The best way to reduce the chances of a slip, trip, or fall is through an understanding of the hazards that exist and the steps you can take to make your home safer for your family and loved ones.

With decades of experience in slip and fall prevention, we have created a list of areas, structures, and materials in the home that present as the most hazardous when it comes to slips and falls. Within these categories, we have provided resources that focus on the prevention and mitigation of slip and fall injuries.


According to the National Floor Safety Institute, half of all accidental deaths in the home are caused by a fall and most of those injuries occur at ground level, not from a height. Even though the risk of slip and fall injuries increases with age, it is still critical to prevent these accidents before they happen at any age. Do not wait until a family member injures themselves due to a fall to invest in the safety of your home. Learn how to prevent and mitigate slips and falls by clicking an area of the home below: 
Stop the Slip with Handi-Treads at Residential Property


It will come as no surprise that certain physical structures at home tend to be the location for a large number of slips and falls.  As I reported in my book, Stop-the-Slip, “In 2013, according to the US Consumer Product Safety Commission, emergency rooms treated over 1.3 million injuries that occurred on stairs or in conjunction with handrails or banisters.” Humans are capable of many amazing physical feats, but seemingly mundane physical structures like stairs and ramps – coupled with a lack of attention and environmental factors – can create dangerous slip and fall conditions. The resources below go in-depth into the slip and fall risk created by these structures and offer preventative measures that can be taken to substantially reduce the risk of an accident.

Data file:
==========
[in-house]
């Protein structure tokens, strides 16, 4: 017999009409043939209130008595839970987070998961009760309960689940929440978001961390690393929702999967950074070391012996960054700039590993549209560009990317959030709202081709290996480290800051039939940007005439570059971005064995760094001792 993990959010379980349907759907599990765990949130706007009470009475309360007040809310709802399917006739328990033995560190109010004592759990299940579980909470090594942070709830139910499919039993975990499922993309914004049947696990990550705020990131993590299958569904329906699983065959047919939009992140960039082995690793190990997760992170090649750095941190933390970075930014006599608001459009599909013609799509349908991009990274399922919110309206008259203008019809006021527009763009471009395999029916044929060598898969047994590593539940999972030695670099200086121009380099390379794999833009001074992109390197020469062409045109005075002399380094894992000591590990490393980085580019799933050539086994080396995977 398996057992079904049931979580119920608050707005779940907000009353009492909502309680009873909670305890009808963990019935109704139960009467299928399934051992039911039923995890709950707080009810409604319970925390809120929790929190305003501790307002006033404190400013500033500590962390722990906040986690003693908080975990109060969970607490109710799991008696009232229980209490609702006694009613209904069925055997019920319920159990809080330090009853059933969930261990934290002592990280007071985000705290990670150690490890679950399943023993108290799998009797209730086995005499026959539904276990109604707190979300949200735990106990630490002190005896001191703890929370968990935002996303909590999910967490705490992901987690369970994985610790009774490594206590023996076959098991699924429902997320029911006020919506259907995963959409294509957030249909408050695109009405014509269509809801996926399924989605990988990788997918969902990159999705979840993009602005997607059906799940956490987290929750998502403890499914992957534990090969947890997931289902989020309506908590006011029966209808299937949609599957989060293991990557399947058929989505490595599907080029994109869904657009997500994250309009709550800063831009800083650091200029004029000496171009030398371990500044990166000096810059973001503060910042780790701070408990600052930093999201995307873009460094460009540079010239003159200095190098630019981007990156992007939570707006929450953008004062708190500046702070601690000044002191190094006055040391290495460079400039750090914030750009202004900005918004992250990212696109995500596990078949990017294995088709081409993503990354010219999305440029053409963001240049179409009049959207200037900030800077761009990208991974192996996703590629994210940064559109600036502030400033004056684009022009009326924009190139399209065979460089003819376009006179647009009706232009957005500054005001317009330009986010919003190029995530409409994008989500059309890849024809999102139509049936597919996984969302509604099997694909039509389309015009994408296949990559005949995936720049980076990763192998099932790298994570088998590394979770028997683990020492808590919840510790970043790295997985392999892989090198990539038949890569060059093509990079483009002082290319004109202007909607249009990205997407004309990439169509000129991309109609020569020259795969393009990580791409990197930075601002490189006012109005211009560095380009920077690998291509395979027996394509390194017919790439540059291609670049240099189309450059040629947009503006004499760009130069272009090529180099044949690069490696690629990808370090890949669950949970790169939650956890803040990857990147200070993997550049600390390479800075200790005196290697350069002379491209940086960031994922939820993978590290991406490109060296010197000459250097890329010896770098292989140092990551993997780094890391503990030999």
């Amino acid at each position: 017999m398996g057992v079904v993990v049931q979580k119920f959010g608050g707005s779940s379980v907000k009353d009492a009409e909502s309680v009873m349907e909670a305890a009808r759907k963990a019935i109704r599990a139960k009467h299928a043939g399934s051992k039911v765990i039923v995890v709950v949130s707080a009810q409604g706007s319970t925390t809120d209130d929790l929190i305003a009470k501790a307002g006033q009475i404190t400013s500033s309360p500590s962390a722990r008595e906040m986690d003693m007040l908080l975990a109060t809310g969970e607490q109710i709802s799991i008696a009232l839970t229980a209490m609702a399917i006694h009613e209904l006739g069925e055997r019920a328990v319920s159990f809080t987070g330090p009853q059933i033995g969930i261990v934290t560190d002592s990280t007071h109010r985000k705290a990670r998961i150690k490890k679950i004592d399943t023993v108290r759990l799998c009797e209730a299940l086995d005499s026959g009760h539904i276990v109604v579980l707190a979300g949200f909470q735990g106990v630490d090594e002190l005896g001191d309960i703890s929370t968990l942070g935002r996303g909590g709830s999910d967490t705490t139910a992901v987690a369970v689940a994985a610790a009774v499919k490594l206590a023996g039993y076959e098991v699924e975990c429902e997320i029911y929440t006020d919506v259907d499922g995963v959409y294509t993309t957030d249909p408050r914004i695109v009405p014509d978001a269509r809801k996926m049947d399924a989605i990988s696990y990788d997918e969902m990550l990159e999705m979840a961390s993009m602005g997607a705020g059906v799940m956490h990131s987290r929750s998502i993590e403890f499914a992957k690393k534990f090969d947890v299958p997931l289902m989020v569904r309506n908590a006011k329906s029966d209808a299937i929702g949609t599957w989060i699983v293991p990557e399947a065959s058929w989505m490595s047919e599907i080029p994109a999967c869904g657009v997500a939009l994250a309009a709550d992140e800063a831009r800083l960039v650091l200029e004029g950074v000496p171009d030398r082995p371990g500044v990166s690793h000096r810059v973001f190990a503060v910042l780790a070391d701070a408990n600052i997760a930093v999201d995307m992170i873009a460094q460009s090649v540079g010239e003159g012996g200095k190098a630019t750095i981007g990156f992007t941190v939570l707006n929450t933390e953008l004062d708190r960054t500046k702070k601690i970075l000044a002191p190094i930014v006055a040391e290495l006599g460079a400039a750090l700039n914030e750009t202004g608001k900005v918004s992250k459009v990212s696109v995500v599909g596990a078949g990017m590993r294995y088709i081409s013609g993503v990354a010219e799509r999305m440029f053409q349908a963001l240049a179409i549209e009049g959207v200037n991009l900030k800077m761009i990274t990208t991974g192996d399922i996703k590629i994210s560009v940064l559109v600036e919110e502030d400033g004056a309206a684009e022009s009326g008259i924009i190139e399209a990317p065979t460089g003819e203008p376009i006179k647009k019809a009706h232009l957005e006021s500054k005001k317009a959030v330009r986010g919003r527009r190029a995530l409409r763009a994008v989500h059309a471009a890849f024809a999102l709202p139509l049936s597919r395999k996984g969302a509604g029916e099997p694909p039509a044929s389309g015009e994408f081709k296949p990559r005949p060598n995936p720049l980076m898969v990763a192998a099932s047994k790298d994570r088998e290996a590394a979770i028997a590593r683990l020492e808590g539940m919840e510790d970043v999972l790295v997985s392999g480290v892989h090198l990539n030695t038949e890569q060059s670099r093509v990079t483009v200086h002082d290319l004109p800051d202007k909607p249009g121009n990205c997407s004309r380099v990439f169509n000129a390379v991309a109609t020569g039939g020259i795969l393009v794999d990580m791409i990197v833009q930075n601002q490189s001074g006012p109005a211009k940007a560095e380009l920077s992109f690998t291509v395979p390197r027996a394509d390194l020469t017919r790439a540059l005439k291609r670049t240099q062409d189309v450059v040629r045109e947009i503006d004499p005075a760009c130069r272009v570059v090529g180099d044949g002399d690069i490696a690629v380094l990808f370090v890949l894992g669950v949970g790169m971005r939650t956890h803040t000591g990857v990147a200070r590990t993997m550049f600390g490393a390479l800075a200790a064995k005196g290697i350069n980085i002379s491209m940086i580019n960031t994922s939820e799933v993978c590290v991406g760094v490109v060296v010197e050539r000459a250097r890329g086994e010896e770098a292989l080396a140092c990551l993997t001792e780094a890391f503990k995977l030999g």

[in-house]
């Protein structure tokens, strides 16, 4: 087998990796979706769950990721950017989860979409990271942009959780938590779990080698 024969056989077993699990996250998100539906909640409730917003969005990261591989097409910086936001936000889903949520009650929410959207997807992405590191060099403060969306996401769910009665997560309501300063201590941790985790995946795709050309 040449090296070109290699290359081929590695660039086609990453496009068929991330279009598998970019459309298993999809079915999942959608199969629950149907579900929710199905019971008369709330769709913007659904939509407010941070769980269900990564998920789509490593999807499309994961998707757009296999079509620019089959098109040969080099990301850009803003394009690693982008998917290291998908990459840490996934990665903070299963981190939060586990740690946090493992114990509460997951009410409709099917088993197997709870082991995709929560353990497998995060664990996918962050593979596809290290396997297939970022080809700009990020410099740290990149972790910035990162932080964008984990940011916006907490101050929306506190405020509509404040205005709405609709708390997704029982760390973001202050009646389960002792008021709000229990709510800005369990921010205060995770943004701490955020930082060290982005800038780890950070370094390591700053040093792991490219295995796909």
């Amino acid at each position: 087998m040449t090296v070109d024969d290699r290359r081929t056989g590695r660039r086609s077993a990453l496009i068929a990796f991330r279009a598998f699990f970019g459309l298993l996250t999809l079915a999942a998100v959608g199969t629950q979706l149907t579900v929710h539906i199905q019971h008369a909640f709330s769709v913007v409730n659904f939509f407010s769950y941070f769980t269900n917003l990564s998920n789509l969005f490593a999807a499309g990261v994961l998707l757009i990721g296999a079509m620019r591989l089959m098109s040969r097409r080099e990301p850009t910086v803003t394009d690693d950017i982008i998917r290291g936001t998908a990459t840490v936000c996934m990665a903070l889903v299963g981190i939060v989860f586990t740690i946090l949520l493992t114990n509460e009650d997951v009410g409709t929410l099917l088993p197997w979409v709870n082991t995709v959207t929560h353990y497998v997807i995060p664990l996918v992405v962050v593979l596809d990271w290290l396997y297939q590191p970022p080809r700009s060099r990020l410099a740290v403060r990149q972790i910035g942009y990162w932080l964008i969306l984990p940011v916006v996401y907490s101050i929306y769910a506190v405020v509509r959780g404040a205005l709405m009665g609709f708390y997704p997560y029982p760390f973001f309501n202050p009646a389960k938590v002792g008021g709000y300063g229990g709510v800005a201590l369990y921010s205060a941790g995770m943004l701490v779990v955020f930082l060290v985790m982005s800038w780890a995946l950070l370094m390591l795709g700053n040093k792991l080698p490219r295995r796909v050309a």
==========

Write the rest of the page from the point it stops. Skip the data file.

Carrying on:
Depending on the environmental conditions and structural use, some building materials are more susceptible to slips and falls than others. For example, natural wood can perform either as a high-traction surface or potential rollerskating rink, depending on its finish, where it’s located, and the environmental conditions. Other materials, like ceramic tile, are naturally slippery and require thoughtful use and preventative measures to ensure safety. The resources below discuss the pros and cons of various building materials and how you can maximize their traction in almost any location or condition.